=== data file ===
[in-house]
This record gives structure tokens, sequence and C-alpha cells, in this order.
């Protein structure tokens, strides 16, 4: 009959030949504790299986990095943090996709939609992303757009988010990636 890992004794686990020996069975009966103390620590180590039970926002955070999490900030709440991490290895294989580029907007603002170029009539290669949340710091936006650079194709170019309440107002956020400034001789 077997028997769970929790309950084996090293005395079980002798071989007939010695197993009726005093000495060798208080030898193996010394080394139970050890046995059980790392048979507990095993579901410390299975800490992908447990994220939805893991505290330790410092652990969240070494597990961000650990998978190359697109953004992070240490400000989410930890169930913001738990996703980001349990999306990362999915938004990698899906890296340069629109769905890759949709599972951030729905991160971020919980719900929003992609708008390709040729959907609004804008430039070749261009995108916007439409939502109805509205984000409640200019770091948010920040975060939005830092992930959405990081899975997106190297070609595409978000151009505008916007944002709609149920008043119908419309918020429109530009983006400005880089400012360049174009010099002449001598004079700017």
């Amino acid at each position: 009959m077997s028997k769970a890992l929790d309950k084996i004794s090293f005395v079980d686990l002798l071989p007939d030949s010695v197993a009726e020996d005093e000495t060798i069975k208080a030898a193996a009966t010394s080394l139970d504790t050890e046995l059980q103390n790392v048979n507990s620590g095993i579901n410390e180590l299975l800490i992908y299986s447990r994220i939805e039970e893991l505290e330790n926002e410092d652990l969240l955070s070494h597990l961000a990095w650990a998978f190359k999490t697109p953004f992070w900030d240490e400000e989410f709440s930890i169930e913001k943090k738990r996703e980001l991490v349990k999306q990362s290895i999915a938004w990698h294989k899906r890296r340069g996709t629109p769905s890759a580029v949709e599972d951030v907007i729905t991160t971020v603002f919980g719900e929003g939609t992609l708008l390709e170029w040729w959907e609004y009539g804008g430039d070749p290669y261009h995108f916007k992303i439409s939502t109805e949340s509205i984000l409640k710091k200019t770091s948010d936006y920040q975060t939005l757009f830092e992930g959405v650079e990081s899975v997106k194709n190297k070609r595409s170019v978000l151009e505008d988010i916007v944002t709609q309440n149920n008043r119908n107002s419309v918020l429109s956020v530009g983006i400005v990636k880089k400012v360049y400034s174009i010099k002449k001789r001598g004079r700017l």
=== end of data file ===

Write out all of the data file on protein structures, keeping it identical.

[in-house]
This record gives structure tokens, sequence and C-alpha cells, in this order.
């Protein structure tokens, strides 16, 4: 009959030949504790299986990095943090996709939609992303757009988010990636 890992004794686990020996069975009966103390620590180590039970926002955070999490900030709440991490290895294989580029907007603002170029009539290669949340710091936006650079194709170019309440107002956020400034001789 077997028997769970929790309950084996090293005395079980002798071989007939010695197993009726005093000495060798208080030898193996010394080394139970050890046995059980790392048979507990095993579901410390299975800490992908447990994220939805893991505290330790410092652990969240070494597990961000650990998978190359697109953004992070240490400000989410930890169930913001738990996703980001349990999306990362999915938004990698899906890296340069629109769905890759949709599972951030729905991160971020919980719900929003992609708008390709040729959907609004804008430039070749261009995108916007439409939502109805509205984000409640200019770091948010920040975060939005830092992930959405990081899975997106190297070609595409978000151009505008916007944002709609149920008043119908419309918020429109530009983006400005880089400012360049174009010099002449001598004079700017």
């Amino acid at each position: 009959m077997s028997k769970a890992l929790d309950k084996i004794s090293f005395v079980d686990l002798l071989p007939d030949s010695v197993a009726e020996d005093e000495t060798i069975k208080a030898a193996a009966t010394s080394l139970d504790t050890e046995l059980q103390n790392v048979n507990s620590g095993i579901n410390e180590l299975l800490i992908y299986s447990r994220i939805e039970e893991l505290e330790n926002e410092d652990l969240l955070s070494h597990l961000a990095w650990a998978f190359k999490t697109p953004f992070w900030d240490e400000e989410f709440s930890i169930e913001k943090k738990r996703e980001l991490v349990k999306q990362s290895i999915a938004w990698h294989k899906r890296r340069g996709t629109p769905s890759a580029v949709e599972d951030v907007i729905t991160t971020v603002f919980g719900e929003g939609t992609l708008l390709e170029w040729w959907e609004y009539g804008g430039d070749p290669y261009h995108f916007k992303i439409s939502t109805e949340s509205i984000l409640k710091k200019t770091s948010d936006y920040q975060t939005l757009f830092e992930g959405v650079e990081s899975v997106k194709n190297k070609r595409s170019v978000l151009e505008d988010i916007v944002t709609q309440n149920n008043r119908n107002s419309v918020l429109s956020v530009g983006i400005v990636k880089k400012v360049y400034s174009i010099k002449k001789r001598g004079r700017l």